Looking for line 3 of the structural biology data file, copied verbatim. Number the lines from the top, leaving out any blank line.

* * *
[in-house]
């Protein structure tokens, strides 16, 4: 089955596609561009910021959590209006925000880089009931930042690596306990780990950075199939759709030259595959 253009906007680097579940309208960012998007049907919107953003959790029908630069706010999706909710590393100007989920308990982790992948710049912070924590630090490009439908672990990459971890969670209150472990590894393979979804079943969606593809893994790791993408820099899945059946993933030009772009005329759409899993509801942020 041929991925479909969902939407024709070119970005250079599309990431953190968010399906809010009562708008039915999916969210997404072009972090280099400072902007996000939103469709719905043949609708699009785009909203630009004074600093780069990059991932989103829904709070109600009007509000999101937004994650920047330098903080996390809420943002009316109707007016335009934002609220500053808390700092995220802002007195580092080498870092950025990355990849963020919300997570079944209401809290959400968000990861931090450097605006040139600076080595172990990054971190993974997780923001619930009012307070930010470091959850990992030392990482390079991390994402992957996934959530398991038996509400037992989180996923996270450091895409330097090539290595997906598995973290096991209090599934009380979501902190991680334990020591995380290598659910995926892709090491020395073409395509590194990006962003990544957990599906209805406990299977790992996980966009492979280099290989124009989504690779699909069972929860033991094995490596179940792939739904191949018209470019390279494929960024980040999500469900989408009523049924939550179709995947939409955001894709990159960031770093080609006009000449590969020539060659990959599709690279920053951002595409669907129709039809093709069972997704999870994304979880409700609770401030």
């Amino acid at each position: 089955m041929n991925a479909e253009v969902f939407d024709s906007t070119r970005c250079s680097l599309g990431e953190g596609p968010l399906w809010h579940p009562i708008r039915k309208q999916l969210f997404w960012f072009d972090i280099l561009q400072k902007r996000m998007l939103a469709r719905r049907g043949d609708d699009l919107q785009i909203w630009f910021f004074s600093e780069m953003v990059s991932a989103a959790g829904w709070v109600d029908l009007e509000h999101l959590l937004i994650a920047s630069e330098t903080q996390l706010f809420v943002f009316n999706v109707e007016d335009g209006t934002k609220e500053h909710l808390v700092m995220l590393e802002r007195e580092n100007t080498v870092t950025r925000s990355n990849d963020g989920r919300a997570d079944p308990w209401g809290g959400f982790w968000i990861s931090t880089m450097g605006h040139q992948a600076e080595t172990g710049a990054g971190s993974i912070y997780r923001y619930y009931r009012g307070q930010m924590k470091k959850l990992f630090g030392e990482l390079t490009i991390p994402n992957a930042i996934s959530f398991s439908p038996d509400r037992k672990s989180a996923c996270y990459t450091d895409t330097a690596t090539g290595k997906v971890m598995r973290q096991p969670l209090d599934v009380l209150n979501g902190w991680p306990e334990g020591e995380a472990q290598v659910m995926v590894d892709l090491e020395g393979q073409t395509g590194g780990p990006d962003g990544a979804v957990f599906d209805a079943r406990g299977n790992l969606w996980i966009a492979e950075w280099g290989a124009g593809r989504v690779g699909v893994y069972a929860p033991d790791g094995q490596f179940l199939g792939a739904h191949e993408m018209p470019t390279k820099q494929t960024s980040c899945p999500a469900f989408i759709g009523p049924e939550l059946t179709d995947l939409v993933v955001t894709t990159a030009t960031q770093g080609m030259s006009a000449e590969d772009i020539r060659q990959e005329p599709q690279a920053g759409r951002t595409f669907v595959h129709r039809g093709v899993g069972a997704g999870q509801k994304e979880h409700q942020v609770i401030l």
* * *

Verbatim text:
């Amino acid at each position: 089955m041929n991925a479909e253009v969902f939407d024709s906007t070119r970005c250079s680097l599309g990431e953190g596609p968010l399906w809010h579940p009562i708008r039915k309208q999916l969210f997404w960012f072009d972090i280099l561009q400072k902007r996000m998007l939103a469709r719905r049907g043949d609708d699009l919107q785009i909203w630009f910021f004074s600093e780069m953003v990059s991932a989103a959790g829904w709070v109600d029908l009007e509000h999101l959590l937004i994650a920047s630069e330098t903080q996390l706010f809420v943002f009316n999706v109707e007016d335009g209006t934002k609220e500053h909710l808390v700092m995220l590393e802002r007195e580092n100007t080498v870092t950025r925000s990355n990849d963020g989920r919300a997570d079944p308990w209401g809290g959400f982790w968000i990861s931090t880089m450097g605006h040139q992948a600076e080595t172990g710049a990054g971190s993974i912070y997780r923001y619930y009931r009012g307070q930010m924590k470091k959850l990992f630090g030392e990482l390079t490009i991390p994402n992957a930042i996934s959530f398991s439908p038996d509400r037992k672990s989180a996923c996270y990459t450091d895409t330097a690596t090539g290595k997906v971890m598995r973290q096991p969670l209090d599934v009380l209150n979501g902190w991680p306990e334990g020591e995380a472990q290598v659910m995926v590894d892709l090491e020395g393979q073409t395509g590194g780990p990006d962003g990544a979804v957990f599906d209805a079943r406990g299977n790992l969606w996980i966009a492979e950075w280099g290989a124009g593809r989504v690779g699909v893994y069972a929860p033991d790791g094995q490596f179940l199939g792939a739904h191949e993408m018209p470019t390279k820099q494929t960024s980040c899945p999500a469900f989408i759709g009523p049924e939550l059946t179709d995947l939409v993933v955001t894709t990159a030009t960031q770093g080609m030259s006009a000449e590969d772009i020539r060659q990959e005329p599709q690279a920053g759409r951002t595409f669907v595959h129709r039809g093709v899993g069972a997704g999870q509801k994304e979880h409700q942020v609770i401030l």